Improved FOTA will return in May thanks to early planning

By Michael Murphy

Although the Festival of the Arts (FOTA) is not due to begin until beginning May 9, organizers have been hard at work since the end of last year’s festival to ensure that this year will be better than ever. In three short weeks, FOTA will canvas campus with a variety of art-related events for the third consecutive year.

Each day will feature events ranging from literary readings, dance performances, theater, live bands, and even a day of hip hop. In addition to performances ranging from the Lollapolivingroom concert series to a glam rock opera, galleries and installations around campus will highlight student art throughout the week.

A mainstay in the sixties and seventies, FOTA showcased student art and performances while using the festival as a forum to discuss the study of liberal arts. In 1969, for example, FOTA culminated in the mini-conference “Scholarship as Expression,” a series of discussions and seminars focused on creative expression in the arts and sciences.

But the spring tradition dwindled over the last twenty years, until it was jumpstarted two years ago.

While this year’s FOTA will last only eight days–last year it was a full two weeks–organizers are hard at work to make the festival more focused.

“The main differences between this year and last year, is that last year we were excited to do anything students wanted compiling any space, with any timeslot, costing any amount of money,” said Maggie Hansen, student director of FOTA. “Although this was successful, some events could have been better attended, and events overlapped. Each day will encourage greater collaboration between artists and events.”

In order to emphasize a curatorial approach, Hansen has arranged events to motivate productive and unconventional overlapping between artists and their work. She said that this year’s festival will highlight collaborations between students interested in different mediums.

“We are really interested in facilitating and coordinating events that collaborate with a number of artists so that these events are new, exciting, and unique–something that hasn’t happened on campus before. Instead of simply spotlighting the arts on campus, we want to spotlight the artist’s community on campus,” Hansen said.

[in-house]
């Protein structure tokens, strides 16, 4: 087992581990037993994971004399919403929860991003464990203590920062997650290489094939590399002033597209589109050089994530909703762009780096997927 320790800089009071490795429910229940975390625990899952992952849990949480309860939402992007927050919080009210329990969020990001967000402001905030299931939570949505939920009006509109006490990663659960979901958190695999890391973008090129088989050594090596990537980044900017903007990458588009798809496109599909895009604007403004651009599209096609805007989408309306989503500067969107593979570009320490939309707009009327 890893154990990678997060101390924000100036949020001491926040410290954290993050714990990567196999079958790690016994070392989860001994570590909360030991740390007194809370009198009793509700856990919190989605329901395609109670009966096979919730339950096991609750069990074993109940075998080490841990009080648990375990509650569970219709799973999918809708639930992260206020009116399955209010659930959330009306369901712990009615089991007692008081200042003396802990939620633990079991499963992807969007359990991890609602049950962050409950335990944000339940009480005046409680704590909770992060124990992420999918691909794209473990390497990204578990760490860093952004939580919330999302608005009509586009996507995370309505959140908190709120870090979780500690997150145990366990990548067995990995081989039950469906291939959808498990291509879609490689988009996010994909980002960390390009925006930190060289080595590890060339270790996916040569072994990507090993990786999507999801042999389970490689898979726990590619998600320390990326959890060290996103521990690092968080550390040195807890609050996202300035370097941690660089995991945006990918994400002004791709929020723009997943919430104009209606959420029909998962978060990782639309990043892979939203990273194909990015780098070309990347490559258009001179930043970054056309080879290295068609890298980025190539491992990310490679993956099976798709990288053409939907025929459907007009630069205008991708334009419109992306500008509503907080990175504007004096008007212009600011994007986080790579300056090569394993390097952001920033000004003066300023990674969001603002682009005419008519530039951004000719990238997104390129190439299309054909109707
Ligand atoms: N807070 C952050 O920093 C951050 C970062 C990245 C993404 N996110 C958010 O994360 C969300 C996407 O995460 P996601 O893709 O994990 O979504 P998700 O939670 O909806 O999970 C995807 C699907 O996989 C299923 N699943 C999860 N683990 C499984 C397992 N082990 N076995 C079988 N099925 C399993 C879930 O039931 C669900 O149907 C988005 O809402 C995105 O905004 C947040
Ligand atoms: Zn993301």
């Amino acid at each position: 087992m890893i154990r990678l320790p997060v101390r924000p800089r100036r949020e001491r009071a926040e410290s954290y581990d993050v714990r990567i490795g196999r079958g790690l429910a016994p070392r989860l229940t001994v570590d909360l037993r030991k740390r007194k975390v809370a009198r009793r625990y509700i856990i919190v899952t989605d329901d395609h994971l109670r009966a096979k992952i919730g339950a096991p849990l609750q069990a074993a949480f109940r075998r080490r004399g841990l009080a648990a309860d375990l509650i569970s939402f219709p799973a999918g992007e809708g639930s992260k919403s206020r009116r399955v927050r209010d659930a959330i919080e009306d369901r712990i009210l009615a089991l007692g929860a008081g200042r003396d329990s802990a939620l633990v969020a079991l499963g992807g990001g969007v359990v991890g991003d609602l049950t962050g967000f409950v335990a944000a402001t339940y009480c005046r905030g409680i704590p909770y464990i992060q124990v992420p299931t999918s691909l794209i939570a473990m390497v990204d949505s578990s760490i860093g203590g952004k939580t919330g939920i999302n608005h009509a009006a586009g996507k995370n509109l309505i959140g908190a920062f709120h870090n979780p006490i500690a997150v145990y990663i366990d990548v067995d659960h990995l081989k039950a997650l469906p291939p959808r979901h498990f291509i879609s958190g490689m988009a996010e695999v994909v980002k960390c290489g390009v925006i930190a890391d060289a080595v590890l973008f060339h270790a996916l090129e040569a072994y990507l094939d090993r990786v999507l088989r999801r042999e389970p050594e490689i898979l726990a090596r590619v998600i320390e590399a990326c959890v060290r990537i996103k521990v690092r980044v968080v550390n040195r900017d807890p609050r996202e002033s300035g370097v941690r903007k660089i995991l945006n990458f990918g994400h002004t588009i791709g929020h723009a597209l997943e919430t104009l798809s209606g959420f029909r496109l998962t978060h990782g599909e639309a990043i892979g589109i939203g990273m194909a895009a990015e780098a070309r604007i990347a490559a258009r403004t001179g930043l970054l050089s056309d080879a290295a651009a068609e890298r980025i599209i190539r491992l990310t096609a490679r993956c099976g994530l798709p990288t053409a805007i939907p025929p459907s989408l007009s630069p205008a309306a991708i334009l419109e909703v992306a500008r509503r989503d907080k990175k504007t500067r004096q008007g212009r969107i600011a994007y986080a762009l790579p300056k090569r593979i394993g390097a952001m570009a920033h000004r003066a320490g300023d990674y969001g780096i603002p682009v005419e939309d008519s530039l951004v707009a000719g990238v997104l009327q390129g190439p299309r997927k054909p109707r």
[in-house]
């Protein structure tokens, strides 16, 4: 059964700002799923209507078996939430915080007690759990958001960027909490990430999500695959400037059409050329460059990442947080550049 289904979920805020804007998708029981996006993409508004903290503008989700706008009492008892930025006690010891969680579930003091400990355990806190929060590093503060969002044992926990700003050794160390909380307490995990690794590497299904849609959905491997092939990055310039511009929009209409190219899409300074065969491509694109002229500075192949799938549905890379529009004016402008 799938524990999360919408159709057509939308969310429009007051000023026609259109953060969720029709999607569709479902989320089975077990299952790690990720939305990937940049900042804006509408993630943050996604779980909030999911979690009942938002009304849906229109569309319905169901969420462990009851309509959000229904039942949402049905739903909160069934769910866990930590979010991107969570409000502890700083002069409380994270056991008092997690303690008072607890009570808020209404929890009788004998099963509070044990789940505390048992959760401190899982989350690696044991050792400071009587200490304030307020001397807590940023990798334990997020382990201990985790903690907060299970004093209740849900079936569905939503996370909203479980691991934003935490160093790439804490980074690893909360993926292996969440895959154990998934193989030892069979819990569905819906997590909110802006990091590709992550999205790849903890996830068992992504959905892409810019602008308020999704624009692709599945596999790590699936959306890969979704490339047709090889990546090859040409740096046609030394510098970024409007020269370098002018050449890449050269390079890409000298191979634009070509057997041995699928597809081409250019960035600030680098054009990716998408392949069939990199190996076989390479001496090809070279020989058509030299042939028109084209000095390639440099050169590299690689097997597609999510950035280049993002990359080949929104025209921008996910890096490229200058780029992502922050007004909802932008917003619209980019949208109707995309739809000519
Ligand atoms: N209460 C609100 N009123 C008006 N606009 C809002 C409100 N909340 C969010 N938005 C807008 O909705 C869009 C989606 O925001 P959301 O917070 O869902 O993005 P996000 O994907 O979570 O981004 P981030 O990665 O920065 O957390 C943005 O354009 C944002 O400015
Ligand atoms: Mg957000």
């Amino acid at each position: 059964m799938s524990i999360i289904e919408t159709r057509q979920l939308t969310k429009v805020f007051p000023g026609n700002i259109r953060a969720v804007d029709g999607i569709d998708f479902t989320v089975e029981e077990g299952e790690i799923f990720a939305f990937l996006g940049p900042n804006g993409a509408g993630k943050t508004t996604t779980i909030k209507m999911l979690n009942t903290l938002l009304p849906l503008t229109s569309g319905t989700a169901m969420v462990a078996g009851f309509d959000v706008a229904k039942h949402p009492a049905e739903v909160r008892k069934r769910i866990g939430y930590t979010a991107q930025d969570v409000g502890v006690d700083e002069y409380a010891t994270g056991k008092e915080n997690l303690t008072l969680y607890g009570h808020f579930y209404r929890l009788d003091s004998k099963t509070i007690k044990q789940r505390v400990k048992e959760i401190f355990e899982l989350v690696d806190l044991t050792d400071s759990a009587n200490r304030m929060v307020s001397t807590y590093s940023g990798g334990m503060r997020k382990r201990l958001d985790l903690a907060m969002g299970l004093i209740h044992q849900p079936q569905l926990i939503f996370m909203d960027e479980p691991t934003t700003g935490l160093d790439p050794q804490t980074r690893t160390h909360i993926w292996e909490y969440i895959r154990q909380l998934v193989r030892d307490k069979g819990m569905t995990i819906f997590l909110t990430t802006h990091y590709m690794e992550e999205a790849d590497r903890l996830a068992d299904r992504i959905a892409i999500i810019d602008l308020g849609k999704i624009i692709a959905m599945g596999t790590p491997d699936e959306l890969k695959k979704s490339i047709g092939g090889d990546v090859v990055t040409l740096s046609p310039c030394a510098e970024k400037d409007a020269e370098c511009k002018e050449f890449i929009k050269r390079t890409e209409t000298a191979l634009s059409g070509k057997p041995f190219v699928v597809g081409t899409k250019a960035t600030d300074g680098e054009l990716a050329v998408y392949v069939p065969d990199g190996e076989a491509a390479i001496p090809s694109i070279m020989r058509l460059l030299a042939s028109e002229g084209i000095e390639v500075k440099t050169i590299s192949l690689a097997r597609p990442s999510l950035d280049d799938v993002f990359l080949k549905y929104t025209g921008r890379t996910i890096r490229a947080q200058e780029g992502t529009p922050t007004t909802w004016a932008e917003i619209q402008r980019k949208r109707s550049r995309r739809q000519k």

Opportunity for students to interact and create art will be ample.

A life-size Styrofoam and plaster puppet inspired by the starving title character in Kafka’s Hunger Artist will walk campus, and a daily arts and crafts table will give visitors the opportunity to add their creative skills by compiling a final sculpture that will be revealed on the final afternoon of the festival.

Another change in this year’s program is that less emphasis will be placed on outside artists, speakers, and performers coming to campus in favor of increased student and community involvement, according to Nathaniel Prottas, a member of the FOTA planning board.

“All events will be by and for students,” Prottas said. “The only outside presence will be in collaborative workshops with kids, local band performances, and a final panel discussion with Chicago professionals involved in the arts.” The panel will feature Second City producer Kelly Leonard, fashion designer Cat Chow, and WBEZ’s Diantha Parker.

FOTA will open the night of Friday, May 9 with a launch party at the Smart Museum. The museum will be open until 1 p.m. and provide free food and drinks. Among other events planned are a fashion show featuring the work of four student designers bouncing to the beats of DJ Ken Meier. The eclectic eight-day program includes several performances by student a capella, dance, and drama groups and is highlighted by a preview performance of Ibsen’s Ghosts.

Besides presenting traditional art, FOTA activities will also present several unconventional forms of expression, including break dancing, beat boxing, and graffiti demonstrations.

Another event, “Pixel and the Chronic Network,” will give a new twist to opera by presenting a story of time and space travel to the tune of rock ‘n’ roll.

“That’s what’s so unique about our school,” Hansen said. “We’re obsessive and intense and we all have weird and quirky passions. When it becomes the Festival of the Arts all this undulating quirkiness comes out and all is exposed.”